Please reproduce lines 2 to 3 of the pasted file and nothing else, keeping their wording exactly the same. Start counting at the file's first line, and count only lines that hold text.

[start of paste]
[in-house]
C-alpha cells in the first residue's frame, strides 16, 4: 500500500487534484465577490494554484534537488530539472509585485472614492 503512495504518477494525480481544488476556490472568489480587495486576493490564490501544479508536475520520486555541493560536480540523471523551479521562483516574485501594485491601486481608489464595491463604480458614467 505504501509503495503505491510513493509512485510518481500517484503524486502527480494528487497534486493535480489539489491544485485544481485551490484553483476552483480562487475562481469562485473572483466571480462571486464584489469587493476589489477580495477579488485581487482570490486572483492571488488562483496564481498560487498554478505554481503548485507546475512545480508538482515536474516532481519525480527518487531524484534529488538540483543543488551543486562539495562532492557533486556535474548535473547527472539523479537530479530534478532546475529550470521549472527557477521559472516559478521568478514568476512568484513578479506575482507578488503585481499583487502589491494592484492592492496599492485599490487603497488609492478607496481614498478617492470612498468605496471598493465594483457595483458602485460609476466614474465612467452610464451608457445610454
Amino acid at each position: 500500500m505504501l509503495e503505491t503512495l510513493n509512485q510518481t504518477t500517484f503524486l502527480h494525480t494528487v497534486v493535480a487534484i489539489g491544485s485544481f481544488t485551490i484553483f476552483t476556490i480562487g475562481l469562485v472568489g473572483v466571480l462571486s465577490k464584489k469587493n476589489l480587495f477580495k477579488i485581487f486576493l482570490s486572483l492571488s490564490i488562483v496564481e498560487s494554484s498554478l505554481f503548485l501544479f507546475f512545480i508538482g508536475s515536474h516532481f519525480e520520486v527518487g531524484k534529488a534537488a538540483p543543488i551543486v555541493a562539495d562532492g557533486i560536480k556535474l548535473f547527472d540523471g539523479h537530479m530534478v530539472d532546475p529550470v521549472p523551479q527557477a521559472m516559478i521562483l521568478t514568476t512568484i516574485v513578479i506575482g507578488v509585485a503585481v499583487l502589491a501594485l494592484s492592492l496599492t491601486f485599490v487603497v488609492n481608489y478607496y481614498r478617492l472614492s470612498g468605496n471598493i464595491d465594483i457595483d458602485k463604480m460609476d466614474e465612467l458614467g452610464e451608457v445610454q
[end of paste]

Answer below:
C-alpha cells in the first residue's frame, strides 16, 4: 500500500487534484465577490494554484534537488530539472509585485472614492 503512495504518477494525480481544488476556490472568489480587495486576493490564490501544479508536475520520486555541493560536480540523471523551479521562483516574485501594485491601486481608489464595491463604480458614467 505504501509503495503505491510513493509512485510518481500517484503524486502527480494528487497534486493535480489539489491544485485544481485551490484553483476552483480562487475562481469562485473572483466571480462571486464584489469587493476589489477580495477579488485581487482570490486572483492571488488562483496564481498560487498554478505554481503548485507546475512545480508538482515536474516532481519525480527518487531524484534529488538540483543543488551543486562539495562532492557533486556535474548535473547527472539523479537530479530534478532546475529550470521549472527557477521559472516559478521568478514568476512568484513578479506575482507578488503585481499583487502589491494592484492592492496599492485599490487603497488609492478607496481614498478617492470612498468605496471598493465594483457595483458602485460609476466614474465612467452610464451608457445610454
Amino acid at each position: 500500500m505504501l509503495e503505491t503512495l510513493n509512485q510518481t504518477t500517484f503524486l502527480h494525480t494528487v497534486v493535480a487534484i489539489g491544485s485544481f481544488t485551490i484553483f476552483t476556490i480562487g475562481l469562485v472568489g473572483v466571480l462571486s465577490k464584489k469587493n476589489l480587495f477580495k477579488i485581487f486576493l482570490s486572483l492571488s490564490i488562483v496564481e498560487s494554484s498554478l505554481f503548485l501544479f507546475f512545480i508538482g508536475s515536474h516532481f519525480e520520486v527518487g531524484k534529488a534537488a538540483p543543488i551543486v555541493a562539495d562532492g557533486i560536480k556535474l548535473f547527472d540523471g539523479h537530479m530534478v530539472d532546475p529550470v521549472p523551479q527557477a521559472m516559478i521562483l521568478t514568476t512568484i516574485v513578479i506575482g507578488v509585485a503585481v499583487l502589491a501594485l494592484s492592492l496599492t491601486f485599490v487603497v488609492n481608489y478607496y481614498r478617492l472614492s470612498g468605496n471598493i464595491d465594483i457595483d458602485k463604480m460609476d466614474e465612467l458614467g452610464e451608457v445610454q